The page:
Park Ridge Football believes the issue of coaches and parents obsessing about either youth or high school athletic status, house vs travel levels, Freshman A vs B decisions, All-Star vs. Elite adolescence, High School vs MAC scholarships, etc. have created an unhealthy climate and unusual competition amongst some of our local families, especially in team sports.  Team sports generally require a greater number of athletes to perform their role as a team to be successful, which requires diversity of skills, size, and talents.  Teams need a lot of athletes to succeed. Teams don’t need crazy sport parents to over-manage their child’s love of their sport.  All of us are a little crazy, but let’s not make it a competition!

Parents Should Lower Their Expectations

After 54 years of experience, Park Ridge Falcons Football & Cheer has seen many parents living vicariously through the exploits of their children in youth football and cheer, and now the psychiatrists have dubbed the condition Achievement by Proxy Syndrome. Of course, the issue of overbearing parents and coaches in youth sports isn’t a new one. However, in our opinion, things are definitely getting worse from a parent’s expectation. We think some parents are taking their seriousness about youth sports to new unhealthy extremes. The intensity, ferocity and unusually high degree and instances of over-parenting (“helicopter parenting”) is shocking on many levels to many youth coaches across different sports and age levels in today’s COVID world.

Parents should encourage each youth player to have a positive attitude and strong work effort on the fields.  It is our responsibility as parents and volunteer youth coaches to help appropriately mold the next generation of athletes.  Of course, athletics can help in so many ways to develop a child’s mental and physical health, which can lead to great appreciation for teamwork, sportsmanship, and leadership. In most situations and over a little time, the youth athlete will clearly illustrate both their potential and commitment level to unbiased and trained coaches.  We know they’ll be recognized and appropriately rewarded without a parent’s help, especially as parents lose control of their child’s situation (Marv Marinovich story).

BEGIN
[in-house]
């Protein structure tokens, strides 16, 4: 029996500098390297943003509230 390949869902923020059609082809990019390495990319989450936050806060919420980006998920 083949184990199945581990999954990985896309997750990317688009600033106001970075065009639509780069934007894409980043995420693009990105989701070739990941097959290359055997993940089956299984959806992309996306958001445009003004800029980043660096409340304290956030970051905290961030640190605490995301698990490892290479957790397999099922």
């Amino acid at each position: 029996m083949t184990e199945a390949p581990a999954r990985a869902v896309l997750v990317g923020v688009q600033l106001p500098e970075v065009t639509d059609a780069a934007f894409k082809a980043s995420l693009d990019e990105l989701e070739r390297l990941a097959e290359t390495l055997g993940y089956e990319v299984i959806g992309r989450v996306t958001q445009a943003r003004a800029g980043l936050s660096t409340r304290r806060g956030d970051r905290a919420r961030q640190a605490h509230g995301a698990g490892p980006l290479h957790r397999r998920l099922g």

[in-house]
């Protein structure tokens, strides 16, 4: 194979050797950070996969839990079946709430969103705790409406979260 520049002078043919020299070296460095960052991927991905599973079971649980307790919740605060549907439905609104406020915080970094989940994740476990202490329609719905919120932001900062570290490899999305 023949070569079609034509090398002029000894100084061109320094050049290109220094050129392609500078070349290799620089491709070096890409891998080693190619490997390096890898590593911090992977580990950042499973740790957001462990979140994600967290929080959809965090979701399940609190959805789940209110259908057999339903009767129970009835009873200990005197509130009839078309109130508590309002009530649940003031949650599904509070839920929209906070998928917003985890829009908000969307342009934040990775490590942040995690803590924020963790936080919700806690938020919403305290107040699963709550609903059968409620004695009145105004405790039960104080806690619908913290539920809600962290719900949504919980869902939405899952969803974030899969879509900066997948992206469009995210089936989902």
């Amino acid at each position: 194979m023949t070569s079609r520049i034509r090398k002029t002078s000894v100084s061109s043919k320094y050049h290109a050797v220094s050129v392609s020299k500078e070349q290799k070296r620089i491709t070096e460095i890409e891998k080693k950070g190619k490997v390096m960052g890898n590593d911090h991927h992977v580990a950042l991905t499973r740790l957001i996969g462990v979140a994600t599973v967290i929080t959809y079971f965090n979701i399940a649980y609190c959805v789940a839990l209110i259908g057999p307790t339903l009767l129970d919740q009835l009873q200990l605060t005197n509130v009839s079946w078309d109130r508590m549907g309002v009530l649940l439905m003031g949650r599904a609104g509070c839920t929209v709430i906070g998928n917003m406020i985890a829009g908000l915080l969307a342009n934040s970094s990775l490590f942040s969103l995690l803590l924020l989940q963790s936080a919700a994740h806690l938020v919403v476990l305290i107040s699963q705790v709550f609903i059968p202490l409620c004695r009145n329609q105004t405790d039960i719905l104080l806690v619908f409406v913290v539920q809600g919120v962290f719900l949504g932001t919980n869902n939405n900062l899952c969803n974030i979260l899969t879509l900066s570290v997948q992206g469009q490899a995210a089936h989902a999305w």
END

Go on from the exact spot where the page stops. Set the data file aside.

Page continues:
Regardless of What Parents Want, Kids Just want to Have Fun in Sports

If your son or daughter desires to push their game to the next level, then they’ll let you know by their skills, effort and attitude on the fields or courts among their peer group.  Just realize that more times than not, their true passions and interests lie somewhere else, maybe in music, chess or a different sport than you’d prefer, so perhaps it is at those times of discovery and acknowledgement to put down the coffee, whistles and pride of a parent, and get a new and fresh perspective through the eyes of your own child.

As Ken Reed, author of Ego vs. Soul in Sports points out in this article, when it comes to youth sports, as parents and coaches — we need to chill out. Our sons and daughters almost assuredly aren’t going to be pro athletes. Dr. Chris Stankovich, a sport psychology consultant and advocate for positive youth sports development, has done a nice job summarizing several of the key issues involved in youth sports today:

“Youth sports burnout in America is increasing at an alarming rate, and millions of kids nationwide are becoming both mentally and physically fatigued from playing sports too intensely, often year-round. Sadly, this phenomenon seems to be getting worse, and not better. This is probably due in large part to several contributing factors: Our country’s great love of sports; increasing numbers of families turning to sports as a means of a free college education (or even an opportunity at professional sports); and parents living vicariously through their children and holding on to the pluralistic ignorant notion that “more is better” in terms of their kids playing sports better than they themselves did as kids.”

Let Kids be Kids When It Comes to Youth Sports

Achievement by Proxy has been plaguing American football and other youth sports for some time, as discussed in this article. We realize that most of us need to try and keep our kids out in front – both in the classroom and on their sporting fields – without living through them vicariously. Our community has been blessed with numerous academic and athletic success stories, and we hope you learn how to best nurture your son and daughter without obsessing over their achievements.  It’s their childhood, not yours.  Please don’t try to make them a ‘Super Star’, just allow them to be a kid on a local sports team with their friends.  They rest will take care of itself – without the hurt or shame of living up to your expectations.